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  • Linda Green

    Hi Jenny I love this pattern thank you for doing a tutorial on it. If I was to use charm packs on it how many would I buy?

    • Sharon

      You would need two charm prints and two charm solids.

    • Carma Lujan

      This pattern calls for 2 layer cakes which are 10″x10″. 40 blocks in each package. If each package is cut into fourths, you would have to buy 4 packs of 40 charms of nuetrals/white and 4 packs of pattern/color. Answer 8.

  • Linda Olausson

    Thank you so much for this tutorial!! It was just what I wished and hoped for💗 Now I can finally make a Hunters star quilt for myself😊

  • Nancy Cogar

    I have noticed that sometimes the layer cakes are not exactly 10 inches same goes for charm pack. In this case what do I do to make up the differences in sizes. This makes my block sometimes come out the wrong size. I am one of those who really tries to cut my blocks right. I line it up on my mat and use a good ruler and they still come out wrong… It’s driving me CRAZY!!!! what do I do… I need help!!

    • Shannon

      Don’t measure against cutting mat. Your ruler grid is spot on and is the only measurement for cutting you should be looking at. Cutting mat measurements are not always printed correctly.

  • Barbara Reynolds

    Could you possibly provide the diagrams as a pdf, so that we could refer to them as we assemble the stars? It would be very helpful!

  • Scottie Hugghis

    I see a fat quarter bundle I would like to make this quilt from. Will that be enough fabric to complete the quilt. 12 fat quarter pieces

    • Daniela

      Since this takes two layer cakes or 84 10″ squares, a fat quarter is 18″x 22 approx, you would need 84 FQ to make this quilt as Jenny has shown you.
      Unless you break down the pattern and to utilize your blocks by cutting them to fit the HST sizes needed. That is why Jenny makes it easy with precuts, to take out all the the tough thought process out. This is a very pretty quilt.

      • Scottie Hugghis

        Thank you Daniela. I’ll go with the layer cakes. Don’t want to run out of fabric.

  • Lisa Boyer Miller

    I have been working on another hunter’s star quilt with a different (more work) method. Wish I found this before I started the other one. Can this be done with just two colors? If so, could you provide the yardage requirements for each color? I am hoping to do a king sized one with your method with just two colors. Thanks!

  • Lynda Bruce

    You could figure out the yardage and do a traditional in 2 colors.

  • kathykelley

    My four patch is a lot smaller than my stars what am l doing wrong?

    • Deb Swanson

      You need to cut the hst down to 2 3/4 to make it come out right.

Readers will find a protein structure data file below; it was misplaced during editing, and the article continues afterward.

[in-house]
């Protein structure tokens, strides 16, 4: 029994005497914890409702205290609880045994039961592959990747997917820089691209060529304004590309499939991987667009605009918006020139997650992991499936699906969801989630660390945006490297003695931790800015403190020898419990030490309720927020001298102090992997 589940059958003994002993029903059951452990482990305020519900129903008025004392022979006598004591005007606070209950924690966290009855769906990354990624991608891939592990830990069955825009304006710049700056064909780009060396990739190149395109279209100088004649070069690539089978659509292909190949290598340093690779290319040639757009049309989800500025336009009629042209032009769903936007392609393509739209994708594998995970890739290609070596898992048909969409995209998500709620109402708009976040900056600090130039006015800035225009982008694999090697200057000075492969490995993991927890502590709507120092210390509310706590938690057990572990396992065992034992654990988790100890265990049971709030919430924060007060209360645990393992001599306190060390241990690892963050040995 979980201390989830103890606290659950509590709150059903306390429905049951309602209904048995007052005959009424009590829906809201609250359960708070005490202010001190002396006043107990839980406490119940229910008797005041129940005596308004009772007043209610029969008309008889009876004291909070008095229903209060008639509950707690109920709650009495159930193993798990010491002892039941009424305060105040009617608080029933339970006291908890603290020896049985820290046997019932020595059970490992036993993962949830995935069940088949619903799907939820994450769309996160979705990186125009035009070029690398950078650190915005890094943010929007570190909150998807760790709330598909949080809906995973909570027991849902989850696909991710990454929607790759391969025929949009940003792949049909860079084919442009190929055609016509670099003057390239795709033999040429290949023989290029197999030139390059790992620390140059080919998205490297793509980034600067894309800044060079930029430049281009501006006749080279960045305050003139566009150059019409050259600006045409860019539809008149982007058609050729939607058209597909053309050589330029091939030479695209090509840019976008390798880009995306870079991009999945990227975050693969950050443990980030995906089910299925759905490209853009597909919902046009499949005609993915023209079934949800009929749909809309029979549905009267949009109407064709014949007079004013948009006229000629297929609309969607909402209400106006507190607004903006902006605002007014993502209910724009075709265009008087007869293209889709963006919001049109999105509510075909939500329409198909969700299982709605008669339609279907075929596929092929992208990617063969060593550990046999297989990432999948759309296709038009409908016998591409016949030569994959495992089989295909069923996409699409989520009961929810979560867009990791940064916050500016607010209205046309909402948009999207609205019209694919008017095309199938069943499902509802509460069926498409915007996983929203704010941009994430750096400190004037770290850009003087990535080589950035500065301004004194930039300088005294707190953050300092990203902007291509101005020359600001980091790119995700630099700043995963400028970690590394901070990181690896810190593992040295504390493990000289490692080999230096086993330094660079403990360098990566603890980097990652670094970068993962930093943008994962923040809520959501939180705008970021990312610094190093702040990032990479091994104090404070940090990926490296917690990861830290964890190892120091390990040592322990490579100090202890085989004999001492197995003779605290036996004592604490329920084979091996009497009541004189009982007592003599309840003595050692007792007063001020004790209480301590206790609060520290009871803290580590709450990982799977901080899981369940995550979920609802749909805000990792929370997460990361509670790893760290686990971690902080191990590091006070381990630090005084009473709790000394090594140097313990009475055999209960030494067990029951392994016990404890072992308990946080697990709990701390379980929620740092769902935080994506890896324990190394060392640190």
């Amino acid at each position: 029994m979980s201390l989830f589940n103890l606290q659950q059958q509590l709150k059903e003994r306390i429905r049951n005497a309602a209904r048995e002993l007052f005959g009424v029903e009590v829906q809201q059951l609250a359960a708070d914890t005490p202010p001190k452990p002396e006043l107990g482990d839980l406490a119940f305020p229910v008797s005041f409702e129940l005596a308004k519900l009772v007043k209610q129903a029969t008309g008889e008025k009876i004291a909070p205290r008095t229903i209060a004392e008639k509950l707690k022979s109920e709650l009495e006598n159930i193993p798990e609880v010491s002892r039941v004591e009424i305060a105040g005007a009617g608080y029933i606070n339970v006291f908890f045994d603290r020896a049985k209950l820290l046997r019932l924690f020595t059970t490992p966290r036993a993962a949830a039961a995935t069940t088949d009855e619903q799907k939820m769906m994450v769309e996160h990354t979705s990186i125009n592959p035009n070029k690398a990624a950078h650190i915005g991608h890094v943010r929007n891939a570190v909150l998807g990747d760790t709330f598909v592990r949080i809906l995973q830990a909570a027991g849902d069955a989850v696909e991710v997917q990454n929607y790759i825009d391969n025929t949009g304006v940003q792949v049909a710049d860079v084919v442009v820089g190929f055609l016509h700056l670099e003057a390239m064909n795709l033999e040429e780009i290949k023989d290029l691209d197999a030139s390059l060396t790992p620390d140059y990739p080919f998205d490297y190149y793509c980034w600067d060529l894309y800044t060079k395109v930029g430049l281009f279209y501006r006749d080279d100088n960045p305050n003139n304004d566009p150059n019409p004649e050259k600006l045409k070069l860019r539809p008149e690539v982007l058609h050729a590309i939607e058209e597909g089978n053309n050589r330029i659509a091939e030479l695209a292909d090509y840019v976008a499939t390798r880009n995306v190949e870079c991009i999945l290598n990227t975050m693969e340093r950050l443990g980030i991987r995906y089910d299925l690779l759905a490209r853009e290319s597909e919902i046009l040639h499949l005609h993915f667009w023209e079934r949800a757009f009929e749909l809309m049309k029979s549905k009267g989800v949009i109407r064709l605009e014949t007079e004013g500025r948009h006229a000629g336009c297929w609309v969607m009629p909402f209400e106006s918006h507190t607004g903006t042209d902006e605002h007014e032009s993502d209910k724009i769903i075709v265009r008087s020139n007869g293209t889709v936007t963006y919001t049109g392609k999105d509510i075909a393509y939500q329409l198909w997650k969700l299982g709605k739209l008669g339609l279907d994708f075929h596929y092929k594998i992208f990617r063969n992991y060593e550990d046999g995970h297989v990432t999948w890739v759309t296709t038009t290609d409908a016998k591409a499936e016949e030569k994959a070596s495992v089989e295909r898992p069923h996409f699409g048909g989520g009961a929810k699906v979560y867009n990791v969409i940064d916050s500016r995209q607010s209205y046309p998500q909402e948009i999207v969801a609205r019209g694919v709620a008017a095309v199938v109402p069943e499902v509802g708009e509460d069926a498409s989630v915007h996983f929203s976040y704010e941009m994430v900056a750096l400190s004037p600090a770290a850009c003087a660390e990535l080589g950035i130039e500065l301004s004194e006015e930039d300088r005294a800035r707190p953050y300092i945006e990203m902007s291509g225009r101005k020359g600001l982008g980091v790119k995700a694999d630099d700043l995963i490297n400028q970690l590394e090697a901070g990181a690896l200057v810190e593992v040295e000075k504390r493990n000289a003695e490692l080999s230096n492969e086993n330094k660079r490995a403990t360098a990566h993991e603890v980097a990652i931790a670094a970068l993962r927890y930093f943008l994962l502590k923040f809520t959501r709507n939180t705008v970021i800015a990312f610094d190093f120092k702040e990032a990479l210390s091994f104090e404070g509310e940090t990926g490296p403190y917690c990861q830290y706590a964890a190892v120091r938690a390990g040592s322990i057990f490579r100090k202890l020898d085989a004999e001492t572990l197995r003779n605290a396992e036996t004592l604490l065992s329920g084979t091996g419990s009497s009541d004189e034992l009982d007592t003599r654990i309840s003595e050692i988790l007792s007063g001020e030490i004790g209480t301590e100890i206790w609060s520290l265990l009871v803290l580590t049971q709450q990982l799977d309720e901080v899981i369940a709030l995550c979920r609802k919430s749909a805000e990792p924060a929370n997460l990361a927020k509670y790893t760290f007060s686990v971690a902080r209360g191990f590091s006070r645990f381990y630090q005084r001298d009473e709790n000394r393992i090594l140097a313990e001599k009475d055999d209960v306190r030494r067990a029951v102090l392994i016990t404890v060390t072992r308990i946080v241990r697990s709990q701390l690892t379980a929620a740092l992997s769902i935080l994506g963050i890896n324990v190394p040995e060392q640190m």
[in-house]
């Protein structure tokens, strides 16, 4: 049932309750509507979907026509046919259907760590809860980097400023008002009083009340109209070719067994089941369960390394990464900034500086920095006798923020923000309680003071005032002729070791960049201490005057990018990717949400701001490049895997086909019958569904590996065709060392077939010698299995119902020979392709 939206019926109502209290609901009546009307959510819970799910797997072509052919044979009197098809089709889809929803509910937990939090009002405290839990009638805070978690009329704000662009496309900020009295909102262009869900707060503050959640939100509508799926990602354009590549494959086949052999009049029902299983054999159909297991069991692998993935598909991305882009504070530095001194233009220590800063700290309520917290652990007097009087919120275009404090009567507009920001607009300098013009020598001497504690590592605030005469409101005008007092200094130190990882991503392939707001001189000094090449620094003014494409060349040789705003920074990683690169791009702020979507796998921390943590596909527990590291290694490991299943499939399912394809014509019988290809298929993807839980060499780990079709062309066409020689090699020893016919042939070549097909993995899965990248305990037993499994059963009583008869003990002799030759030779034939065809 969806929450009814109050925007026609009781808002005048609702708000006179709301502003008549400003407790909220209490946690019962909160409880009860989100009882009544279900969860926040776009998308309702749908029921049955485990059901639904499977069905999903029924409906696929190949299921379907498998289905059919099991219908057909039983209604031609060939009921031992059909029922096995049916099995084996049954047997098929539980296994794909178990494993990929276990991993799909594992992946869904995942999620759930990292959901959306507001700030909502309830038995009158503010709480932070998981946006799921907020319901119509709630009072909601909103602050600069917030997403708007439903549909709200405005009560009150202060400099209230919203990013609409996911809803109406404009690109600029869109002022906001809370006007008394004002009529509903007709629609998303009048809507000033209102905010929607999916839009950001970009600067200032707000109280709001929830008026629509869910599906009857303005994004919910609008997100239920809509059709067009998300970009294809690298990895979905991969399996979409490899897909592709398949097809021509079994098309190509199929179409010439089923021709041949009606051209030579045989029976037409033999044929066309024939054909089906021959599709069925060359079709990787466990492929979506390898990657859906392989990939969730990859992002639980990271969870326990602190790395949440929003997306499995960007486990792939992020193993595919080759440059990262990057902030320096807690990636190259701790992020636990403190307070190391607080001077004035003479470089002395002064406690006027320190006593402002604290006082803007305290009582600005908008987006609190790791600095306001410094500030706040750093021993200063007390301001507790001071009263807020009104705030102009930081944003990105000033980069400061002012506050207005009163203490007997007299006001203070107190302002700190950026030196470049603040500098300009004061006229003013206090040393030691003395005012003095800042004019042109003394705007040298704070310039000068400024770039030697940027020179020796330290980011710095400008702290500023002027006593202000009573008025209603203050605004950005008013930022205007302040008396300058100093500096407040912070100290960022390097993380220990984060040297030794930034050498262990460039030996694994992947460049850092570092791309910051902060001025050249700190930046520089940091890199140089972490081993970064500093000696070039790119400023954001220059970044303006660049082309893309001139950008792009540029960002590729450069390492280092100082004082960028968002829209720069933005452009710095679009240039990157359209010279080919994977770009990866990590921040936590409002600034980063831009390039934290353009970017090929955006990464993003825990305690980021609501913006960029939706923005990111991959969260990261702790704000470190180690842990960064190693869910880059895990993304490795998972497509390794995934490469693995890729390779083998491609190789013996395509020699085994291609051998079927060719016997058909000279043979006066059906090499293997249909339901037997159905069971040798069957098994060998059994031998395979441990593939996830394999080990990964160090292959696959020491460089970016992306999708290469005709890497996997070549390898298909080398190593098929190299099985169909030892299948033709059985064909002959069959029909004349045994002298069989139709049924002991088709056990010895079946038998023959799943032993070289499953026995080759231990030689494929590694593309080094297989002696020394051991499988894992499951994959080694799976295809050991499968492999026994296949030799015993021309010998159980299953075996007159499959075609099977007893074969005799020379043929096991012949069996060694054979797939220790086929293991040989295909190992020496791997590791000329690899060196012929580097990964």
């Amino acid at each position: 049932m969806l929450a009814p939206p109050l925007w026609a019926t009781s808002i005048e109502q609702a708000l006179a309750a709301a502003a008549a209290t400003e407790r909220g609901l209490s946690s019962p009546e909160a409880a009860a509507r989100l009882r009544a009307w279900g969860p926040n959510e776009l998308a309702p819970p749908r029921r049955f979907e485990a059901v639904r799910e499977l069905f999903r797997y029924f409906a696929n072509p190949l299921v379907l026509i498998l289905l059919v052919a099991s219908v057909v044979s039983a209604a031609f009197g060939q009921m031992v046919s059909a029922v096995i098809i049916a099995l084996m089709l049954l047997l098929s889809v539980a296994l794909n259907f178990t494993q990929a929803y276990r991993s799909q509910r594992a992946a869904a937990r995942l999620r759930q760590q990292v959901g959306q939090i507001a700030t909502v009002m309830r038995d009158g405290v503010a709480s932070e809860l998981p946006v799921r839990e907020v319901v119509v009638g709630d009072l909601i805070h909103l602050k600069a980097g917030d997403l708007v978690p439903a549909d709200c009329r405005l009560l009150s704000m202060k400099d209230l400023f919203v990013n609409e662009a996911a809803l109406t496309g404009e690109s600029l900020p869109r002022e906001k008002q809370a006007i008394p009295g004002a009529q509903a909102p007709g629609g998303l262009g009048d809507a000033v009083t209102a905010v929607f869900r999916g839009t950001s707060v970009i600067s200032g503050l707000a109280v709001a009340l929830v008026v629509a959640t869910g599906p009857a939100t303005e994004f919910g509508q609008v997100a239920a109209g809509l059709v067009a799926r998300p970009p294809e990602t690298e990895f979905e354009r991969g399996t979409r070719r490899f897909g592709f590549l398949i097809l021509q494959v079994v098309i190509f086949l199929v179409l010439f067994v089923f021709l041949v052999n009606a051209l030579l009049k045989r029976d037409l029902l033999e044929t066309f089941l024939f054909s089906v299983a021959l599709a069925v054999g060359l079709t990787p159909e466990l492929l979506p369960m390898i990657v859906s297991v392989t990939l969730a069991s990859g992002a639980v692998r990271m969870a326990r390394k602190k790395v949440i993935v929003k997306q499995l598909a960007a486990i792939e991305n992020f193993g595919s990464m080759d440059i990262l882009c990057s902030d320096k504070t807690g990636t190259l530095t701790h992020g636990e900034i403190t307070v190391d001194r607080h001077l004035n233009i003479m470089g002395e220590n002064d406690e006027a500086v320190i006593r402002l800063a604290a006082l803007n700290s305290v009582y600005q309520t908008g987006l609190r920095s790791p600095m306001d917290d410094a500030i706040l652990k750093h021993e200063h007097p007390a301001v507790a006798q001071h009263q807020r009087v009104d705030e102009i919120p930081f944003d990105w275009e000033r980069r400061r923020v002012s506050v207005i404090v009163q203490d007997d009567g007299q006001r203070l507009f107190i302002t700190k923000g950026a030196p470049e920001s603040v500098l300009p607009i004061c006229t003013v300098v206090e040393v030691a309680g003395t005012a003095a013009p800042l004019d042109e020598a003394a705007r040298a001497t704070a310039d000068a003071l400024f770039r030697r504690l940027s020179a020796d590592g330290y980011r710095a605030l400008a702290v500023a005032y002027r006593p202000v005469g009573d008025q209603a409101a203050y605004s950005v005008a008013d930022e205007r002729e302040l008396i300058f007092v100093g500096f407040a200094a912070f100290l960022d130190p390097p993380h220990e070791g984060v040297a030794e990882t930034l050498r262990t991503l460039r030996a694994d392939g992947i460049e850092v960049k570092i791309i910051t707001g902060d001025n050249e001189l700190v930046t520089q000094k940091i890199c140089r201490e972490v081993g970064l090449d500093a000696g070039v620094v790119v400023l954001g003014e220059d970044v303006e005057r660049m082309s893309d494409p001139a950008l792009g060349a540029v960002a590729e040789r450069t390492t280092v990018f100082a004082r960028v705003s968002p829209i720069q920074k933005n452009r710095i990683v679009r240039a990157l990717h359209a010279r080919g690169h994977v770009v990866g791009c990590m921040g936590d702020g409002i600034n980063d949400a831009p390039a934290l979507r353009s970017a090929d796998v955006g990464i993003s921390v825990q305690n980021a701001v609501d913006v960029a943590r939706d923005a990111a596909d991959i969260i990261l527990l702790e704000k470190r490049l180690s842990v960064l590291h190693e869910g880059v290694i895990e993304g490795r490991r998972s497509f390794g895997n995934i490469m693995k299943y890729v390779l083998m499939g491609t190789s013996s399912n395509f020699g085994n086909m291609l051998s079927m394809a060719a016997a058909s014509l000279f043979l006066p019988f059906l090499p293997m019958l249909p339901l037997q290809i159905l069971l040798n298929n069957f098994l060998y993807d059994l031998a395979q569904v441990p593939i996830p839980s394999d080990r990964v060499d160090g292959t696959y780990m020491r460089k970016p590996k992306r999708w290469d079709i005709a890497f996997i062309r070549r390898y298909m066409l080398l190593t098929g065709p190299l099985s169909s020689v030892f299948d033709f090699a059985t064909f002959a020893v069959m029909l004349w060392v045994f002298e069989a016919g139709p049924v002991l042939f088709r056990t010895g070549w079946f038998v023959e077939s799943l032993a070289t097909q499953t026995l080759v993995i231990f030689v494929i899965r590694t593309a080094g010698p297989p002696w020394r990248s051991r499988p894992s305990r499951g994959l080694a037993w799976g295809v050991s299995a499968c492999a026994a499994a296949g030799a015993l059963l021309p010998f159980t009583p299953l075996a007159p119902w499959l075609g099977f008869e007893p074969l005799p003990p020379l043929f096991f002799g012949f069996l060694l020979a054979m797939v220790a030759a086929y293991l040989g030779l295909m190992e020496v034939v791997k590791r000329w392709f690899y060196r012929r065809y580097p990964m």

• Kathleen Oman

    Speaking of star blocks, any chance you might do an easy Bethlehem Star tutorial anytime soon? Please!

  • cindy edmondson

    What size should the block be? Thanks Jenny for taking the time to help us quilters.

    • Debra Slauzis

      I am making this now. Blocks should be 9″ square.

  • Susan Ruby

    I would love to make this quilt, but queen sized (90″x96″ or so). Can anyone direct me toward a tutorial or tool that would help me convert this pattern and yardage requirements? Still learning how some of these things work.

  • Barb Vogt

    has anyone here made this yet?

    • Debra Slauzis

      In the process of making this.

  • Susan Lock

    I’m new to the site Jenny refers to a diagram of the quilt in this video – I can’t find it, help?

  • Debra Slauzis

    I have made all my squares per the directions but my 4 patch squares are a bit larger than the star squares. Am I supposed to trim the 4 patch down prior to assembly? I am at a loss on how to start assembly due o the seams not lining up.

  • Debra Slauzis

    I am working on this pattern and I have learned that the finished block should measure about 9″ square, both the star blocks and four patch blocks. Also, I increased the size by adding one row and one column…had two packs of the 10″ square and background fabric and had leftover for future project, or matching pillow shams. Thinking about sending it in for final quilting….what pattern do you suggest? I used Romance Daffodil line of fabric with a cream background, what color thread do you recommend for final quilting? I am adding the borders now, so I will send in a pic soon. Thank you.

  • barrydlb

    Have you been able to provide the diagrams of this pattern? I’m making the Hunters Star in two colors and have watched the video many times trying to get it right. A PDF of the diagrams would be so helpful. Please???

  • Diana

    The tutorial says to make 12 blocks of each set of the patterns, however, the diagram shows 12 of the first one and 16 of the second one. Which is correct? In the process of sewing my blocks together.